Years ago, I was on a short overnight vacation with my oldest daughter in a small town in Pennsylvania. We were there with my parents and one of my sisters. While we were there, we stopped by a small bookstore to see what they had to offer. I wasn’t sure what I was looking for. I stumbled upon a book called “In Search of Our Ancestors”. It was written by Megan Smolenyak. I picked up the book and read the back cover. I had just started some genealogy research at the time and was interested in learning more.

The book is not like most genealogical books you pick up and read. Most genealogy books talk about how to locate records, citing your sources, breaking down brick walls or other subjects relating towards your own genealogical research. I don’t know about you, but I can only read how to books for so long before needing to put it down and do something else. As per the back cover of the book, this book is about “101 Inspirational True Stories of Rediscovering Family History”.

The book is arranged into six different parts, each with it’s own category of stories. Each story is very short, ranging in size from as liitle single page to as many as seven or eight pages. The stories are so inspiring that I finished the entire book during my overnight stay in Pennsylvania. When I’ve been having a tough time finding more inspiration to continue looking for ancestors, I will often pick up the book again and read some of my favorite stories. It is always a great genealogy pcik me up.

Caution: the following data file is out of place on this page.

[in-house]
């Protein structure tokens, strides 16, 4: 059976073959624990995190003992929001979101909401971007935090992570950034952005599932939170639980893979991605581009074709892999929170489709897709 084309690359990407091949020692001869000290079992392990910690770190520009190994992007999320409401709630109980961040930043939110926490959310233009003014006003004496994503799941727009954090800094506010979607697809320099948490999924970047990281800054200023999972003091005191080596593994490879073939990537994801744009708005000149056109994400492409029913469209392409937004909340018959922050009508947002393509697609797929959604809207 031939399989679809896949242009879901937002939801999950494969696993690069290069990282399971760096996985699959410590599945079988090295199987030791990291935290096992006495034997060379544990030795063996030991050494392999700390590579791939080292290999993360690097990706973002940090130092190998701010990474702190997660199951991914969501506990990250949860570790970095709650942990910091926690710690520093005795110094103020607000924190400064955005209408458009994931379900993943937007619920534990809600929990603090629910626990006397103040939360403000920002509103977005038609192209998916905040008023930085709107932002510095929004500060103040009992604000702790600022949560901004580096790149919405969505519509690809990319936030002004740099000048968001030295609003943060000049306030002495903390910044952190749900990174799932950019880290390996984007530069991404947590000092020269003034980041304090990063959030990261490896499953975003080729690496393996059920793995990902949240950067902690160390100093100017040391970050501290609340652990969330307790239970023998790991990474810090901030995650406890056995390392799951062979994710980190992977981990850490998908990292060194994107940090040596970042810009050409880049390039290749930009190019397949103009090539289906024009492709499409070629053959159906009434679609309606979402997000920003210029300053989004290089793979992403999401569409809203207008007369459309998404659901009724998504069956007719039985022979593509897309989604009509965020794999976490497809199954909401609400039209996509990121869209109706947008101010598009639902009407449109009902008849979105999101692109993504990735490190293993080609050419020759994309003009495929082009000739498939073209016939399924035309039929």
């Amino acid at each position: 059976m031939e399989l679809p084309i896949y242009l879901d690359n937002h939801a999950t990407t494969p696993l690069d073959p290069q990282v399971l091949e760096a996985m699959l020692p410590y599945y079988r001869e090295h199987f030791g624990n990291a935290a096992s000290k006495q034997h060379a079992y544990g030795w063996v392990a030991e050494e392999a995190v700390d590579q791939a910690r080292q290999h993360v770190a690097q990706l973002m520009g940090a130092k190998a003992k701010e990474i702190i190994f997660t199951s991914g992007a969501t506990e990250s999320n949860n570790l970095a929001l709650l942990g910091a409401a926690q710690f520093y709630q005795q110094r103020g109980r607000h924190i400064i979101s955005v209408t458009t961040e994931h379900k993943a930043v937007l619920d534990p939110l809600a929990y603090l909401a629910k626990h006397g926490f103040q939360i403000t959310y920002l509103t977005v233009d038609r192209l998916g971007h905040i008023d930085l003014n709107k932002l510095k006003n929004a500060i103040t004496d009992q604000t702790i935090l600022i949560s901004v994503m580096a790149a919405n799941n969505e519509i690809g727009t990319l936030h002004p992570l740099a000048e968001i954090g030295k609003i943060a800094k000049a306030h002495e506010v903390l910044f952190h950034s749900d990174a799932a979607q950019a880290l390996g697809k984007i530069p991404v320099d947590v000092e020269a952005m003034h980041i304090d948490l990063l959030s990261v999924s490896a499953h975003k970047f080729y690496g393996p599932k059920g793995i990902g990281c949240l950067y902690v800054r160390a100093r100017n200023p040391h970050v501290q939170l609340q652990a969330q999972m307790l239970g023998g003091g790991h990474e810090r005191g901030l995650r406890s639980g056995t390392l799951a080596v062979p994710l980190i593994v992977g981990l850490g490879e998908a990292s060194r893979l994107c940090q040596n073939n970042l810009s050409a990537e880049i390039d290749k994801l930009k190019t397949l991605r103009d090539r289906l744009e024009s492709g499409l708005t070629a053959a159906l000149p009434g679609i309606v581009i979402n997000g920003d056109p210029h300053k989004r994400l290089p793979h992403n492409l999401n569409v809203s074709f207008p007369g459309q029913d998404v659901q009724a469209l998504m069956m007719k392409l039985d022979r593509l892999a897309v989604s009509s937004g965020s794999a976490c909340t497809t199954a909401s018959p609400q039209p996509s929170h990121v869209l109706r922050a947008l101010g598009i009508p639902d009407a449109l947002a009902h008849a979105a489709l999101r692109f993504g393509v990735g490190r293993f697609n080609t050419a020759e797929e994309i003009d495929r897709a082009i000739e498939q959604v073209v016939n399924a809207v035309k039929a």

The book may no longer be in print today. However, I’m sure you can find the book for sale on-line somewhere. You can also check out your local library to see if they have a copy. If you are looking for some inspiration in genealogy, pick up the book and start reading today.

Megan Smolenyak, In Search of Our Ancestors, Holbrook, MA, Adams Media Corporation, 2000

Society Saturday – Shelton Connecticut Historical Society

Posted by on Saturday, 18 August, 2012

Nestled on the eastern edge of Fairfield County, Connecticut is the town of Shelton. Originally indian tribal land as all of Connecticut was at one time, it was settled in about 1680 from people from Stratford. The town has a long history and the residents of Shelton can be proud of the Shelton Historical Society” . They have done a fantastic job of preserving the towns history.

On October 2, 2012, the Shelton Historical Society will be having a program entitled “Civil War Living History”. If you are from the area, it’s a great opportunity to learn about the civil war times.

Search Military Records - Fold3

Links to other Historical Societies in Connecticut

Follow Friday – Genealogy Blog

Posted by on Friday, 17 August, 2012

The Genealogy Blog may have a simple name for it’s blog type magazine. However, the blog topics and articles within it are wide ranging and very informative. There are more than 350 different categories of blogs listed.

I have been a regular reader of this blog and I’m surprised at how many unique articles they put out on a regular basis. Some recent article topics included “Delayed & Corrected Birth Records”, “Vermont State Archives opens court records for research” and “Mormon Gold”. Genealogy Blog might have just what you were looking for. However, you could end up spending an hour or two reading and browsing their website. - Photo Prints